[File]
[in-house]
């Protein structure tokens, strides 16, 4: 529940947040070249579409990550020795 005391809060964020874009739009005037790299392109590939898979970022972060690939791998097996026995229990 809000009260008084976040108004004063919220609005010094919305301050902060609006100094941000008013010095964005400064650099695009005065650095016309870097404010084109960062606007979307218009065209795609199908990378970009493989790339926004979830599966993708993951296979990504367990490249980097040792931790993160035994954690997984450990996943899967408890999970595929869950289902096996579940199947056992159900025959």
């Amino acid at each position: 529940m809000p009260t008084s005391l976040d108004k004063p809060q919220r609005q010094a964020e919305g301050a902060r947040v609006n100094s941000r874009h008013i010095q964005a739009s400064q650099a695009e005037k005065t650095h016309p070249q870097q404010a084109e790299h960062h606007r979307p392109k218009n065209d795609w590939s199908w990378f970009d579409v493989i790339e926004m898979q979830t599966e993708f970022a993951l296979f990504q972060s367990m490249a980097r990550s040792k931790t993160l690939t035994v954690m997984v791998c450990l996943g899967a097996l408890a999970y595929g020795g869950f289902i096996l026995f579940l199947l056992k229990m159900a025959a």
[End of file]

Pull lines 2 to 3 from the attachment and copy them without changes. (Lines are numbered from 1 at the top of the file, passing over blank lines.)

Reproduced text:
């Protein structure tokens, strides 16, 4: 529940947040070249579409990550020795 005391809060964020874009739009005037790299392109590939898979970022972060690939791998097996026995229990 809000009260008084976040108004004063919220609005010094919305301050902060609006100094941000008013010095964005400064650099695009005065650095016309870097404010084109960062606007979307218009065209795609199908990378970009493989790339926004979830599966993708993951296979990504367990490249980097040792931790993160035994954690997984450990996943899967408890999970595929869950289902096996579940199947056992159900025959």
């Amino acid at each position: 529940m809000p009260t008084s005391l976040d108004k004063p809060q919220r609005q010094a964020e919305g301050a902060r947040v609006n100094s941000r874009h008013i010095q964005a739009s400064q650099a695009e005037k005065t650095h016309p070249q870097q404010a084109e790299h960062h606007r979307p392109k218009n065209d795609w590939s199908w990378f970009d579409v493989i790339e926004m898979q979830t599966e993708f970022a993951l296979f990504q972060s367990m490249a980097r990550s040792k931790t993160l690939t035994v954690m997984v791998c450990l996943g899967a097996l408890a999970y595929g020795g869950f289902i096996l026995f579940l199947l056992k229990m159900a025959a």